The work presented here describes the first steps toward designing a thermally robust surface-enhanced Raman spectroscopy (SERS) substrate with the potential to conduct in situ monitoring of catalytic reactions. Nanosphere lithography (NSL) fabricated SERS substrates were coated with thin (0.2-1.0 nm) films of atomic layer deposited (ALD) Al 2O 3. The thermal stability of these substrates was examined at various temperatures (100-500°C) and over time (up to 6 h) in nitrogen. The results showed that ALD Al 2O 3 coated nanoparticles maintained their original geometry significantly better than the bare Ag nanoparticles. While experiments showed that thicker ALD Al 2O 3 coatings resulted in the most stable nanoparticle structure, ALD Al 2O 3 coatings as thin as 0.2 nm resulted in thermally robust nanostructures as well. Additionally, the ALD Al 2O 3 coated nanoparticles were heated under propane to mimic reaction conditions. These experiments showed that while the nanoparticle geometries were not as stable under reducing atmosphere conditions, they were much more stable than uncoated nanoparticles and therefore have the potential to be used for SERS monitoring of reactions conducted at elevated temperatures.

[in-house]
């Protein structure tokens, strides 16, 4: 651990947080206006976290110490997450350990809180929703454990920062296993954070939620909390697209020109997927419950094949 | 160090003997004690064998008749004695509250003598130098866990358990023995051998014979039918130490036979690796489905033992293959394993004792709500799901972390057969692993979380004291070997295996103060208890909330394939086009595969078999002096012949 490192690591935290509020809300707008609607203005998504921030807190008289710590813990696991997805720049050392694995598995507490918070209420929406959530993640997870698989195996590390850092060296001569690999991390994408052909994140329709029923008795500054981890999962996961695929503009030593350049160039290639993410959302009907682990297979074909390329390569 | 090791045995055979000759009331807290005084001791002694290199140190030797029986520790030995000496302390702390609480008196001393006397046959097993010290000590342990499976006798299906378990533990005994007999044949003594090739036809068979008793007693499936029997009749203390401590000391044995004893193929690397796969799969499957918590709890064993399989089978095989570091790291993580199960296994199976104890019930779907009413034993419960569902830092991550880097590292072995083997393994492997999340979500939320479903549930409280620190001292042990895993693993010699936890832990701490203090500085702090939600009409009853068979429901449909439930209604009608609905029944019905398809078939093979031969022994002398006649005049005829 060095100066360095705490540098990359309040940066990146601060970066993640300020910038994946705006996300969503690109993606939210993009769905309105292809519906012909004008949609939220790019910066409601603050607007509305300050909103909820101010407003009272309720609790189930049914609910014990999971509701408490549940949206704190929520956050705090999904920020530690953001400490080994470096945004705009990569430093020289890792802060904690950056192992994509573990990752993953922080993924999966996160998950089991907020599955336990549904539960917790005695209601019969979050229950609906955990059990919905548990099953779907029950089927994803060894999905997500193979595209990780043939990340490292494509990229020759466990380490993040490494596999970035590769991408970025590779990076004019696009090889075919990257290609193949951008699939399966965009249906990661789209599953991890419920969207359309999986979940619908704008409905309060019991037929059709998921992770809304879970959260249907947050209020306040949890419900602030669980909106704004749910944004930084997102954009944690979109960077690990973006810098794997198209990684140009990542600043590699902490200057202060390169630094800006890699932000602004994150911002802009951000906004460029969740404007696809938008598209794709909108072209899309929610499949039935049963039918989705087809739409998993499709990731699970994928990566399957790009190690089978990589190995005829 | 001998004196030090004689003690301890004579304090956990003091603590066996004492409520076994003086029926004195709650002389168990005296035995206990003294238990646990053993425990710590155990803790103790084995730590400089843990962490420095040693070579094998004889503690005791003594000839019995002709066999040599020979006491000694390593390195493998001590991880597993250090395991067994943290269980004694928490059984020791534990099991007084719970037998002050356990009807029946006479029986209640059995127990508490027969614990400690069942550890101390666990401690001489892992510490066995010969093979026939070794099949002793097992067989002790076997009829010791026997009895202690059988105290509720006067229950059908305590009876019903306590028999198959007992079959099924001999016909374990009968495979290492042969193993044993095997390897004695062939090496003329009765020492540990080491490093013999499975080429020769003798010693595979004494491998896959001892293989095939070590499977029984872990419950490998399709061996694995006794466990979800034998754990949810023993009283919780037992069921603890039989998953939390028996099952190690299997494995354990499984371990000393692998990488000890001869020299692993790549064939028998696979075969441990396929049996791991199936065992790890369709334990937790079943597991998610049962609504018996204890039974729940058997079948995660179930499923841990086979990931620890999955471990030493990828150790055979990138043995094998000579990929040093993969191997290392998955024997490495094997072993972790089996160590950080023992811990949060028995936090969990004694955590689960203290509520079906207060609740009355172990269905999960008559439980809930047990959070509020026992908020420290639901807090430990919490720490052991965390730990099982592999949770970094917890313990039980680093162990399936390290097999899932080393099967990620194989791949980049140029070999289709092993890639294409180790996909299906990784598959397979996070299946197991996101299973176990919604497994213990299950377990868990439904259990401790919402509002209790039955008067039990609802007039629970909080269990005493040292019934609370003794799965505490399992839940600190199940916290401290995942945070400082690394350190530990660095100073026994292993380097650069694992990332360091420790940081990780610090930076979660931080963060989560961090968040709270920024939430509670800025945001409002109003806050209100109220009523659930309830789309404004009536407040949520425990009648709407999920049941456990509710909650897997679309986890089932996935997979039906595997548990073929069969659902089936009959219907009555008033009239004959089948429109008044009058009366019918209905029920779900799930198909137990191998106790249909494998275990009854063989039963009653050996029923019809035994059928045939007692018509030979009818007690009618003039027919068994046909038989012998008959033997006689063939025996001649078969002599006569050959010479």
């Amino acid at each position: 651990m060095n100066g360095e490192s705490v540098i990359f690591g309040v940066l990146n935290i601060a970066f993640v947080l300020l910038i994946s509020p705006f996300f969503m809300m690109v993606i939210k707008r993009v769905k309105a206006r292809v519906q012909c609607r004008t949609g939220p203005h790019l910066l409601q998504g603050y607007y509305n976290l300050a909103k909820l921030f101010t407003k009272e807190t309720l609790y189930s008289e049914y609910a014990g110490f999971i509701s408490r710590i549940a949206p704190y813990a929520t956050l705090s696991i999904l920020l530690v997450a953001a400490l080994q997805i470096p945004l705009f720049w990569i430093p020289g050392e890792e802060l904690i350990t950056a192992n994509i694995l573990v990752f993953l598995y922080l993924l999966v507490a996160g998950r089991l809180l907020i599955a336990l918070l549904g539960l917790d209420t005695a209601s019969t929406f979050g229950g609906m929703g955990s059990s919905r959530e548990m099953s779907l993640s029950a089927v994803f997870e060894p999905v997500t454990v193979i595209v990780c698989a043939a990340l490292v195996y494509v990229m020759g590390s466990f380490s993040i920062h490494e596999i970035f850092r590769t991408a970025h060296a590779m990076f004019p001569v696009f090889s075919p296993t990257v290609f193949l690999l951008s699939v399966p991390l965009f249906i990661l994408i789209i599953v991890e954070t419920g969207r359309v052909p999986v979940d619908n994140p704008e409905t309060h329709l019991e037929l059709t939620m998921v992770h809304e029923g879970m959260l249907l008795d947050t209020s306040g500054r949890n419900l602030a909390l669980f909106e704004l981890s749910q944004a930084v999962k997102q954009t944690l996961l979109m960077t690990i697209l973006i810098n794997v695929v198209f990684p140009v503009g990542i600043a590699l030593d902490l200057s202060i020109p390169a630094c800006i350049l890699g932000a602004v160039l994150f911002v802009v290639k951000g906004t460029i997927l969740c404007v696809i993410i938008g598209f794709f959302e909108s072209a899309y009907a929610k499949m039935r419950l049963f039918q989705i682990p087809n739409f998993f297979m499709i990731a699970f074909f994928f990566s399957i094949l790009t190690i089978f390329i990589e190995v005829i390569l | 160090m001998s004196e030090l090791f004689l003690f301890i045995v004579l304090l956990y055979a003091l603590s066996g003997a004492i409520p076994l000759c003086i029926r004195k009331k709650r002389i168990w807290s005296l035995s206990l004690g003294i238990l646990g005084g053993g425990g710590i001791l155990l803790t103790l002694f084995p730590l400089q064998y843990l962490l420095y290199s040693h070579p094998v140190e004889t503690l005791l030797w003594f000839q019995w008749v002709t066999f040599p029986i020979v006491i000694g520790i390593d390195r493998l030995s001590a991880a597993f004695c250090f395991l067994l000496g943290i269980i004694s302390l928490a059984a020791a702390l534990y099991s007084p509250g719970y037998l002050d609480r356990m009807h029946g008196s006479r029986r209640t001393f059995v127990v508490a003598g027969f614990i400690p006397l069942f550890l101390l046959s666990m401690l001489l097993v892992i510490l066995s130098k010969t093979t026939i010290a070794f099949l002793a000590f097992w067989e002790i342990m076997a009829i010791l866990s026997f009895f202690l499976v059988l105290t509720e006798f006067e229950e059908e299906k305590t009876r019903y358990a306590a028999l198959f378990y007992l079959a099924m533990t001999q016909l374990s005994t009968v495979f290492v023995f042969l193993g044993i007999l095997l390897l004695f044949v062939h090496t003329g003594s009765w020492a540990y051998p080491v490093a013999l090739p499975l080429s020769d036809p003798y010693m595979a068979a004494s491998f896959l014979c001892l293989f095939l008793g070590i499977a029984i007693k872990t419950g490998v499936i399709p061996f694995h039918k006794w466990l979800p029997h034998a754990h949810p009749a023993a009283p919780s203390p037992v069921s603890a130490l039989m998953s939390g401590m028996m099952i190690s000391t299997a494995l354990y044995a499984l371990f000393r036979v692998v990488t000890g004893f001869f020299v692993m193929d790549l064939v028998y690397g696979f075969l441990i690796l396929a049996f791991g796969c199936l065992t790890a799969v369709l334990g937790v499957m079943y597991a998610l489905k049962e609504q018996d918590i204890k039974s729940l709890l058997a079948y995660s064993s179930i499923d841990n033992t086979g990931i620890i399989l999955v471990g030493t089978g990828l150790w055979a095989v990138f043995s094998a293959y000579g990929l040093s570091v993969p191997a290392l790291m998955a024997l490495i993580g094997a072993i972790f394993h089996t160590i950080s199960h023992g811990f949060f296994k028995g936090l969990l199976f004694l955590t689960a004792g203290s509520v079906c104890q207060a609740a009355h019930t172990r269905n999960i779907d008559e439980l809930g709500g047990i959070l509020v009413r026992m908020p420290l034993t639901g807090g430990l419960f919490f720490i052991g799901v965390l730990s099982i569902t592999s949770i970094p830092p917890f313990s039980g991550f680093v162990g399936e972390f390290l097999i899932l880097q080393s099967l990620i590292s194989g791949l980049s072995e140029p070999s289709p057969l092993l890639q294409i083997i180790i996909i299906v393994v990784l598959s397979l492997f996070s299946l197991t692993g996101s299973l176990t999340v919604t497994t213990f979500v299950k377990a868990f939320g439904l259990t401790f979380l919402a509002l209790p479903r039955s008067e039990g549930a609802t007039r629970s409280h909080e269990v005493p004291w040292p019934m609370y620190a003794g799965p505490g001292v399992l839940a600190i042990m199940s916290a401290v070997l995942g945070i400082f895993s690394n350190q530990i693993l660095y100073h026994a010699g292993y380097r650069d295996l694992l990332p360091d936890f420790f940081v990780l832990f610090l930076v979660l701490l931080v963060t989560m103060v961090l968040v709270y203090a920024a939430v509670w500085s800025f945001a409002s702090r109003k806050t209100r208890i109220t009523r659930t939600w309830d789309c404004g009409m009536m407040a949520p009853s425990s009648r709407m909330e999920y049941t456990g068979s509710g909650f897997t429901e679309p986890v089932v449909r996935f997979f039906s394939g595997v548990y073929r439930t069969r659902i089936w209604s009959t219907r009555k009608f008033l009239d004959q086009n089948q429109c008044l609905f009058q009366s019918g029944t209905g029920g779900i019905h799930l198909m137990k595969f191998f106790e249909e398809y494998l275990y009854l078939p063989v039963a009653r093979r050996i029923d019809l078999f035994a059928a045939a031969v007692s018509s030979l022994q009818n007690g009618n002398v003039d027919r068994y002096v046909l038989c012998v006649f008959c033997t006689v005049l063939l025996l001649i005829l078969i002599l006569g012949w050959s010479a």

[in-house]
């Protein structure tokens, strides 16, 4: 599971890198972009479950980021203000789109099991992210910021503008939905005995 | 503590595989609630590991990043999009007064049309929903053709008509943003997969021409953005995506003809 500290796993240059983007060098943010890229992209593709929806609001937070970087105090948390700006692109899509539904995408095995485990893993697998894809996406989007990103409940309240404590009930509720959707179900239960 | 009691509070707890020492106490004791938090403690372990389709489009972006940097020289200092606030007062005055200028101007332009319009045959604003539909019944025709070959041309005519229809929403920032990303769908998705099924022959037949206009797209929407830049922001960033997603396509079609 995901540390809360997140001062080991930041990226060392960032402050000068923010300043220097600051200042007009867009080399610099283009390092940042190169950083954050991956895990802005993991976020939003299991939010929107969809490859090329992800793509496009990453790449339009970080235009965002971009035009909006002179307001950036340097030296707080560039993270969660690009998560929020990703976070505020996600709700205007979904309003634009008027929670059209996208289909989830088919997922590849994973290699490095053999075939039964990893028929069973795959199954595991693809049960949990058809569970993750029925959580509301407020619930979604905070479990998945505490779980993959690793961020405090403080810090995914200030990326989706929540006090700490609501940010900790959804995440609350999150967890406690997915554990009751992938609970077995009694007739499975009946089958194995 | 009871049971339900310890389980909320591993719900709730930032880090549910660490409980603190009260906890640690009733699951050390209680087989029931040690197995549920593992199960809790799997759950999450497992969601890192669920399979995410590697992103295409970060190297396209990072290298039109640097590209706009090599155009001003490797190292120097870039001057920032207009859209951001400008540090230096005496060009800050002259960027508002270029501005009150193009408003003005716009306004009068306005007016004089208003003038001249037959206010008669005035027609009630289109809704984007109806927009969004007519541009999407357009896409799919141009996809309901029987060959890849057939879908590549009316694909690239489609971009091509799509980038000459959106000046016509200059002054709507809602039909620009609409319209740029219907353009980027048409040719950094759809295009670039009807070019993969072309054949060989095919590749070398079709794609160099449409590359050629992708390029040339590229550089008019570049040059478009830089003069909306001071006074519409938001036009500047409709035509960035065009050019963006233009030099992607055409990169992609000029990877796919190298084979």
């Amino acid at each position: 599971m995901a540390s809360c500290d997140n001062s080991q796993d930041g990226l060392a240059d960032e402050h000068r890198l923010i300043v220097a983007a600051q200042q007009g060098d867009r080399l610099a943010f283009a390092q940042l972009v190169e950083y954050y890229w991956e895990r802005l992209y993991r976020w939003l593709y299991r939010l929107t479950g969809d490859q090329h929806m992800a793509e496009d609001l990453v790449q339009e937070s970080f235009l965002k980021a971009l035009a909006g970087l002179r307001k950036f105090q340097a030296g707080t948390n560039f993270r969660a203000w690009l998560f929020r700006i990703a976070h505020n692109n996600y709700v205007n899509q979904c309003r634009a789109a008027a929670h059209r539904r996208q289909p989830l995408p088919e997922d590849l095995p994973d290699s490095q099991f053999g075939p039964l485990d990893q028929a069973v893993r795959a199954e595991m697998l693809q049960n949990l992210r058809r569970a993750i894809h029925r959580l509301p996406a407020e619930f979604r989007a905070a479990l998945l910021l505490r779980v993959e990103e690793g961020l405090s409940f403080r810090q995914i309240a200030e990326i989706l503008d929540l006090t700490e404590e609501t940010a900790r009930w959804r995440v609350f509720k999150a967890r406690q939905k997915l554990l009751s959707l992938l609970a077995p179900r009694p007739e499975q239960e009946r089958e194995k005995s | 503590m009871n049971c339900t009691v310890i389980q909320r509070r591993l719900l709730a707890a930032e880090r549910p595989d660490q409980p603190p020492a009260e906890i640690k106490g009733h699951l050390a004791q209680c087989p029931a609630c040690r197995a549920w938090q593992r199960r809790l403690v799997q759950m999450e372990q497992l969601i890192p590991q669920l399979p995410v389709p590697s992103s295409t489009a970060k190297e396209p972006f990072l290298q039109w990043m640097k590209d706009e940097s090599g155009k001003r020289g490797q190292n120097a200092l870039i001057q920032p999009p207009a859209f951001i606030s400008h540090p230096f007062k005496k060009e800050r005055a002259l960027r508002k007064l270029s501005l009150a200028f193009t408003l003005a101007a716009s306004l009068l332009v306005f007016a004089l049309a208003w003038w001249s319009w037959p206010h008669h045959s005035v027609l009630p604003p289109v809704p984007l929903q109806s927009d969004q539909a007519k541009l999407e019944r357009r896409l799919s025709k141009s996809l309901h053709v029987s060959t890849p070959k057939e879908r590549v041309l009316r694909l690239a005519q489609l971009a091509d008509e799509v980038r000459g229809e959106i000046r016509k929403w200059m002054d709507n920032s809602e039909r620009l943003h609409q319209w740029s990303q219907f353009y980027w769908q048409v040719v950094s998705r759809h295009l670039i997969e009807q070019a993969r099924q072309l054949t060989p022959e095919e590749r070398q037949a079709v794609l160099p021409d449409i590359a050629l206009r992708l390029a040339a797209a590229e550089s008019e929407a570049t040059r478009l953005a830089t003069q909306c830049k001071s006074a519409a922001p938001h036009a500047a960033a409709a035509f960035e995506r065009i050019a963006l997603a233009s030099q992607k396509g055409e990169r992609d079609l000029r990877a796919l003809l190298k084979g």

ASJC Scopus subject areas
- Electronic, Optical and Magnetic Materials
- Physical and Theoretical Chemistry
- Surfaces, Coatings and Films